Manchester United boss Erik ten Hag. Alamy Stock Photo
Premier League

Manchester United have mastered the superficial for 10 years. Will it really be so easy to change?

A year on from final home game of last season, there is a feeling of despondency ahead of another FA Cup final.

AFTER MANCHESTER UNITED’S final home game in the Premier League last season, Erik ten Hag delivered a short, impassioned message to the Old Trafford crowd ahead of the upcoming FA Cup final with Manchester City.

Confidence was relatively high having won the League Cup earlier in the year before then finishing third in the table, albeit well adrift of the eventual champions and second placed Arsenal.

Still, a rousing send off by the United manager felt appropriate given the nature of his first season in charge.

There was a sense of purpose but there isn’t even an illusion of that now.

For a club that has mastered the superficial over the last decade even they must now face the bare, harsh reality of the malaise.

But will it really be so easy to change?

Newcastle, tonight’s opponents as the curtain falls on a campaign bereft of spirit at Old Trafford, finished fourth in that 2022/23 season and the mood in the red half of Manchester last May was of genuine belief that United could summon a performance capable of derailing City’s Treble challenge.

They couldn’t.

And no one expects them to come anywhere near as close to laying a glove on City this time around either.

While there will be no back-to-back Treble for Pep Guardiola’s men – Real Madrid made sure of that – last night’s 2-0 win over Tottenham Hotspur means a Double is within their grasp.

For United, meanwhile, any kind of European football next season is almost out of reach. They’re languishing in eighth but even that might not be as far as they fall.

Back to back defeats away to Crystal Palace (4-0) and at home to Arsenal (1-0) means they have now lost two successive Premier League games on three occasions this term – their longest winning sequence is a four-fixture run in February.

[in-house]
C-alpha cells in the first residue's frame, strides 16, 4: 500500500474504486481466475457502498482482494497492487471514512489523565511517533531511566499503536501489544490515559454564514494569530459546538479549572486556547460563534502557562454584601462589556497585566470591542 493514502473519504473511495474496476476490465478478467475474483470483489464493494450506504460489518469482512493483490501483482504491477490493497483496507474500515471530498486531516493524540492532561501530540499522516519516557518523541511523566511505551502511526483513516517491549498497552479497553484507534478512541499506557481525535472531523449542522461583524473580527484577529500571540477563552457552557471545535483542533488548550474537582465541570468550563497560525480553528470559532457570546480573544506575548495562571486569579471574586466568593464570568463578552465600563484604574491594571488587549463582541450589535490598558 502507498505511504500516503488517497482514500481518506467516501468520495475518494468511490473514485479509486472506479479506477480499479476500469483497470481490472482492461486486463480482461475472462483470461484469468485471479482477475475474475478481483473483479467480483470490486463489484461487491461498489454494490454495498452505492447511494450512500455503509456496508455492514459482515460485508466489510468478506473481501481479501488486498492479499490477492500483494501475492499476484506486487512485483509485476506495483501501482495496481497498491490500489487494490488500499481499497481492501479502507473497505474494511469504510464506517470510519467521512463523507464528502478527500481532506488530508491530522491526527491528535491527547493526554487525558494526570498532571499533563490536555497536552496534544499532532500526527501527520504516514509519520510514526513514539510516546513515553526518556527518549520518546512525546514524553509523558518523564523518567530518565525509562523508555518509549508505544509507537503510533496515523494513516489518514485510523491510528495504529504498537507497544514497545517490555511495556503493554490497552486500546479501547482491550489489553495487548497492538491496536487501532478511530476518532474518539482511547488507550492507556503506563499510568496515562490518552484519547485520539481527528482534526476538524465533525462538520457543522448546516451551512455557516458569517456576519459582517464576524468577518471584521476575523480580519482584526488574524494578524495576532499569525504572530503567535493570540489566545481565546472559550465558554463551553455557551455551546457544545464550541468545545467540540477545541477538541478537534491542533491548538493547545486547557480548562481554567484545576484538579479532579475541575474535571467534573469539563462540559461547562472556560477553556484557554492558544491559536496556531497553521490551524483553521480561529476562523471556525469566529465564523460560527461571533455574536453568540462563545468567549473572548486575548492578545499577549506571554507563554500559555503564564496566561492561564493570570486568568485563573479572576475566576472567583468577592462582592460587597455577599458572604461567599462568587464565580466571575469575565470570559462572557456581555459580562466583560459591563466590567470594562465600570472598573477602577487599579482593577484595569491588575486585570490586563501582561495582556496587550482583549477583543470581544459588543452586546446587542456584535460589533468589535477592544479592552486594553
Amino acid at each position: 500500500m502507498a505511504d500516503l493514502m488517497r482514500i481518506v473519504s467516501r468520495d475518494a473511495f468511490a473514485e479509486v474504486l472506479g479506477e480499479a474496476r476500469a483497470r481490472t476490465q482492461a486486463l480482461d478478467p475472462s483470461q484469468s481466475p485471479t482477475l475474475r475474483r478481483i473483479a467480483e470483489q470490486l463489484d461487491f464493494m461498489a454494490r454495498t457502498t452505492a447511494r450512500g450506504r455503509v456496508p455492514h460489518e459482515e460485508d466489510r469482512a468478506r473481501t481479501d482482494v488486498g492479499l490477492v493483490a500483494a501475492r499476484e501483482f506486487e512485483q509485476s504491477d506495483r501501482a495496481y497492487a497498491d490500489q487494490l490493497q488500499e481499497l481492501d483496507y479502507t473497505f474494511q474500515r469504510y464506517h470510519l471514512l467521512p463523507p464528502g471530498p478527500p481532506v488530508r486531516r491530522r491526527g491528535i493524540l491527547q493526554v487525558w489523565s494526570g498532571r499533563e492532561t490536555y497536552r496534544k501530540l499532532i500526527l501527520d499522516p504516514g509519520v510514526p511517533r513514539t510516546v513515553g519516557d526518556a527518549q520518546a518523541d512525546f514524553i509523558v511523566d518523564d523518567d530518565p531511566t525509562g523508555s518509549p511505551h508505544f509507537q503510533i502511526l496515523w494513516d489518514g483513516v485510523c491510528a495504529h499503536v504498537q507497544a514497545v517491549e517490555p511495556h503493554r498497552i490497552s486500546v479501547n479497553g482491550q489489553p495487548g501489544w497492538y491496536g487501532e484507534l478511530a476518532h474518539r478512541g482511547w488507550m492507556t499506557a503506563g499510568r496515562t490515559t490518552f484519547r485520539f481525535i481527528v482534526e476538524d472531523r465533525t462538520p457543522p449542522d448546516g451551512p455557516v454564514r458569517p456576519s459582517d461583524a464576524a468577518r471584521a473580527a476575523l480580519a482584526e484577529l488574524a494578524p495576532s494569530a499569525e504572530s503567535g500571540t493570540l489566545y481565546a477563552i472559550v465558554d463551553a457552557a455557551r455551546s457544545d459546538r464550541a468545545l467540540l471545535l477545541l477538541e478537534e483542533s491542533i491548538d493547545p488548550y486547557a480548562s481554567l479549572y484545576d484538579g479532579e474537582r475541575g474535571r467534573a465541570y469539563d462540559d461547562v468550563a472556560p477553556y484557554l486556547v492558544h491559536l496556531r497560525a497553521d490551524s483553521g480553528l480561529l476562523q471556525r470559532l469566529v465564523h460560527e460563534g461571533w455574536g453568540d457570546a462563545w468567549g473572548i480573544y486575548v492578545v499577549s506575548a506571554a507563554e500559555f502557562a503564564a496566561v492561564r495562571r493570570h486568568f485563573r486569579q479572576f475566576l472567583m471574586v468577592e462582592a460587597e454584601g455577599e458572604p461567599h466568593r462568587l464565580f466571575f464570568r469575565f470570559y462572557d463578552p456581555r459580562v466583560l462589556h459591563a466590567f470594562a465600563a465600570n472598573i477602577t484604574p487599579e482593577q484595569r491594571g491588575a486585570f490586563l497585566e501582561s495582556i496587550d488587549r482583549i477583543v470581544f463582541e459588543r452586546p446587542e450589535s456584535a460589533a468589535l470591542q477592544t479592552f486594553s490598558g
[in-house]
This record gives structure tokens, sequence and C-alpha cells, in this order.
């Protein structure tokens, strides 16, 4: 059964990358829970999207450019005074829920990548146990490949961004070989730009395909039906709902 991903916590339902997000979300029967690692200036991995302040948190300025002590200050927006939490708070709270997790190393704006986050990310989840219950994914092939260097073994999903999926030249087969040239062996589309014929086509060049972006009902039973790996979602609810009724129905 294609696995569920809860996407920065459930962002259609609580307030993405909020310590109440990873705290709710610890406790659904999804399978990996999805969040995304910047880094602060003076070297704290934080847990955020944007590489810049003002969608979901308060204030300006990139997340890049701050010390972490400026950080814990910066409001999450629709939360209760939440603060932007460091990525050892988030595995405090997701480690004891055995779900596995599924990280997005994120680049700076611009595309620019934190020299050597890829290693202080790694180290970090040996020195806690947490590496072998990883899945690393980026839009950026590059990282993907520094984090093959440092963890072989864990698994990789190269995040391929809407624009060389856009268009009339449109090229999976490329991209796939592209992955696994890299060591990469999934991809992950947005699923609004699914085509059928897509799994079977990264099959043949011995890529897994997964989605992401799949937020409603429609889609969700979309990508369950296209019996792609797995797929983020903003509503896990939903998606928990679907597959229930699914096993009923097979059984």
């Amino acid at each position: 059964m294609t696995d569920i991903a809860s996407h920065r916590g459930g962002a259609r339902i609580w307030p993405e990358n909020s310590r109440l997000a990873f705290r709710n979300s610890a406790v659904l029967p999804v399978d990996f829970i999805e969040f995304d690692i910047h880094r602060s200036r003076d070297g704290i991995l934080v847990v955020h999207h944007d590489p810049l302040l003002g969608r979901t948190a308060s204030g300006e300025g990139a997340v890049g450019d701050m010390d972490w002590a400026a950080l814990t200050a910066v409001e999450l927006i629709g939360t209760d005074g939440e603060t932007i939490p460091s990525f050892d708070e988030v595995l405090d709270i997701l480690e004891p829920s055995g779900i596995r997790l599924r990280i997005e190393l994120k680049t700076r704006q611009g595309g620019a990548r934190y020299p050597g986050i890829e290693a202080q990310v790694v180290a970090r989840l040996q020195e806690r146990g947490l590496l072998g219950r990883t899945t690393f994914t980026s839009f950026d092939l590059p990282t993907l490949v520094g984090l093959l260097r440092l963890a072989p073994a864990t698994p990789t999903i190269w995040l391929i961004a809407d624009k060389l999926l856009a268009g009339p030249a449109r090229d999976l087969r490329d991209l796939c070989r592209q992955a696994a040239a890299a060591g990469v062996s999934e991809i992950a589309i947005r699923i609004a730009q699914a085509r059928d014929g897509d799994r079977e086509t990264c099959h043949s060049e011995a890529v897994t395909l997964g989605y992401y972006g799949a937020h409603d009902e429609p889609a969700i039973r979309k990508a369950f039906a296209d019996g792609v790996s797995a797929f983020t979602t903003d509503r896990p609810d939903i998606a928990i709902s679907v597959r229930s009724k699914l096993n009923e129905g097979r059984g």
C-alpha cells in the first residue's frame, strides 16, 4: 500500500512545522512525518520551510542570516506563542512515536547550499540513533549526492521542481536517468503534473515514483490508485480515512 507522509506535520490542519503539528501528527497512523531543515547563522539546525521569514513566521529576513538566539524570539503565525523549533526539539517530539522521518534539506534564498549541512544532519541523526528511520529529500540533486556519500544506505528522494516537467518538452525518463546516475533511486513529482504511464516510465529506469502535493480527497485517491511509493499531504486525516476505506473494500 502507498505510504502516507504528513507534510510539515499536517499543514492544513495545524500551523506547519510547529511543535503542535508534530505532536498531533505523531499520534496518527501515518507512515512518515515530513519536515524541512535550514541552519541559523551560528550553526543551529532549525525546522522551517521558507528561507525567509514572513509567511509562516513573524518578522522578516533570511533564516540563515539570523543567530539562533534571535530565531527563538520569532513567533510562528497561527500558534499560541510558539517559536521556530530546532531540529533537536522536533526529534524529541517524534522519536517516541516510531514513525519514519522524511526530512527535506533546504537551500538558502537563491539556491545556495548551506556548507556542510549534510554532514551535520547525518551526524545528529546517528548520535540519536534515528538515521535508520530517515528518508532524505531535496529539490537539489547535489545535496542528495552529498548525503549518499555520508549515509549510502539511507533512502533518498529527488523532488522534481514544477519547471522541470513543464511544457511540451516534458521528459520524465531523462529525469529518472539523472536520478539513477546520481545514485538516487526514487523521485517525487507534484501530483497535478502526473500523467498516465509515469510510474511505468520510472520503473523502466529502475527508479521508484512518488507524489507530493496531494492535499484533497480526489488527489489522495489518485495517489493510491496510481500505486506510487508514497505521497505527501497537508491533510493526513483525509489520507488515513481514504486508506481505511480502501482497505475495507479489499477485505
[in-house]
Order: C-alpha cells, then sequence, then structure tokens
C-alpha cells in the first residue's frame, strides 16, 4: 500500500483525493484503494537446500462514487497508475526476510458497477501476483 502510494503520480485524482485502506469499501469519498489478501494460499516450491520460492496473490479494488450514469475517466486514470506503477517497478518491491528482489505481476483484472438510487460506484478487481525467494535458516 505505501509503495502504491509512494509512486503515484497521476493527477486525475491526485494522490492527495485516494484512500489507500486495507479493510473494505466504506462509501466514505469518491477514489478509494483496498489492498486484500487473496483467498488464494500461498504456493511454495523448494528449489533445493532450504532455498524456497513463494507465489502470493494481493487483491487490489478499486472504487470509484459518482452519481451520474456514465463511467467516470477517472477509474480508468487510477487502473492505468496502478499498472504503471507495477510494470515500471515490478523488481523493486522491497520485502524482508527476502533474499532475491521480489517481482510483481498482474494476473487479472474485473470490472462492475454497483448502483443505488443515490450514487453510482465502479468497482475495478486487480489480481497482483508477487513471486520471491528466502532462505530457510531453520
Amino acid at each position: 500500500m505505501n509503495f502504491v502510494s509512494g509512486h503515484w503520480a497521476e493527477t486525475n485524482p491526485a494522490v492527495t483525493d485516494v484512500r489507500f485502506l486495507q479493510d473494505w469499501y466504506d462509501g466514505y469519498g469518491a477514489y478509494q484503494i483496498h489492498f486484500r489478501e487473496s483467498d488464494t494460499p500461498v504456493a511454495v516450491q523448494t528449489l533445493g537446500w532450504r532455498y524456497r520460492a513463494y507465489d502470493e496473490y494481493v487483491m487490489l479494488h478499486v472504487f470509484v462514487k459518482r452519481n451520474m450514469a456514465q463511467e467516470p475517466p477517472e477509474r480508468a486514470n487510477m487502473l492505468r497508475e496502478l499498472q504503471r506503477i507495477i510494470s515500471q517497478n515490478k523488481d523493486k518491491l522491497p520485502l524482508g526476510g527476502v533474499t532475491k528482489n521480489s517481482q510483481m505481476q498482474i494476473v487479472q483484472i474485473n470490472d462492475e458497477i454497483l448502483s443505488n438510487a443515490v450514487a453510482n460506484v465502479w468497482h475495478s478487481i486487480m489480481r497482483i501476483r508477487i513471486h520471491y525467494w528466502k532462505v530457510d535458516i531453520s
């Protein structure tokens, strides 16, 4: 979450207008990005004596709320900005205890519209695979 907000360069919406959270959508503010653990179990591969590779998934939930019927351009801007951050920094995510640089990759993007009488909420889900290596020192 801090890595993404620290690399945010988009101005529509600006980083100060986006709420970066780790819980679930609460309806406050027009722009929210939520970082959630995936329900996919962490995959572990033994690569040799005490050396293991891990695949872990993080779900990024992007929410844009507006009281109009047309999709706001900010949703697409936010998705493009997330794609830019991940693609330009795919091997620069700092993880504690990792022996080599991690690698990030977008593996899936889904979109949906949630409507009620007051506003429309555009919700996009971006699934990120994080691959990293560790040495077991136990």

So no one will expect Ten Hag to demand the microphone tonight to whip up a frenzy before heading to Wembley – via a final league game away to Brighton.

Six points from their last two games could see them end up in sixth provided Newcastle or Chelsea don’t win one of their remaining fixtures.

In truth, United are looking down rather than up.

There will be no need for a lap of honour tonight – even if the likes of Raphael Varane may feel like they want one last goodbye that wasn’t delivered down the lens of a camera for social media.

His exit brings to a close a frustrating three-year spell that was ravaged by injury. It began with him parading in front of Old Trafford in a suit and could end the same way given a muscle strain has ruled him out for the last six weeks.

He won’t be maligned or missed, simply another drifter swept up in the all-consuming vaccum of mediocrity.

Others will also soon depart.

Anthony Martial won’t have his contract renewed and he would have been due a testimonial had he earned another season. There is unlikely to be any kind of carefully crafted message released on social media from the 28-year-old Frenchman.

He barely spoke to the media after joining in 2015 and has not played since trudging off to the sound of some jeers in the 3-0 home defeat by Bournemouth on 9 December.

United’s new football administration – spearheaded by INEOS chairman Jim Ratcliffe – won’t be making an undue fuss unless they feel it’s warranted.

The traditional end of season awards ceremony has been cancelled at short notice, a major slight on the women’s team given they won the club’s first FA Cup last weekend.

Ratcliffe has made his presence felt on the general workforce too, describing the untidiness of the IT department as “disgraceful” in one email before later informing staff that remote working was being scrapped and bluntly explaining what they could do about it.

“If you don’t like it, please seek alternative employment,” The Guardian reported.

Some fans will hope he will take a similar stance with several in an underperforming squad, but the reality is much different.

Yesterday brought reports of Bruno Fernandes’ desire to leave – Bayern Munich and Inter Milan cited as two interested parties – followed by counter claims that the 29-year-old was pivotal to the club’s plans.

Not long after Varane’s announcement, news then emerged that Tosin Adarabioyo was being lined up on a free transfer once the 26-year-old’s contract with Fulham expires this summer.

United fans have longed for the club to operate coherently, with signings made within a functioning structure rather than as a reaction to the latest crisis or outcry.

That desire for significant, lasting change rather than the adrenaline hit of a box-office deal now looks like it is going to be put to the test.

Even with the overhaul of those making the decisions above the manager, we will soon find out if it really will be easy for United to start doing things differently.

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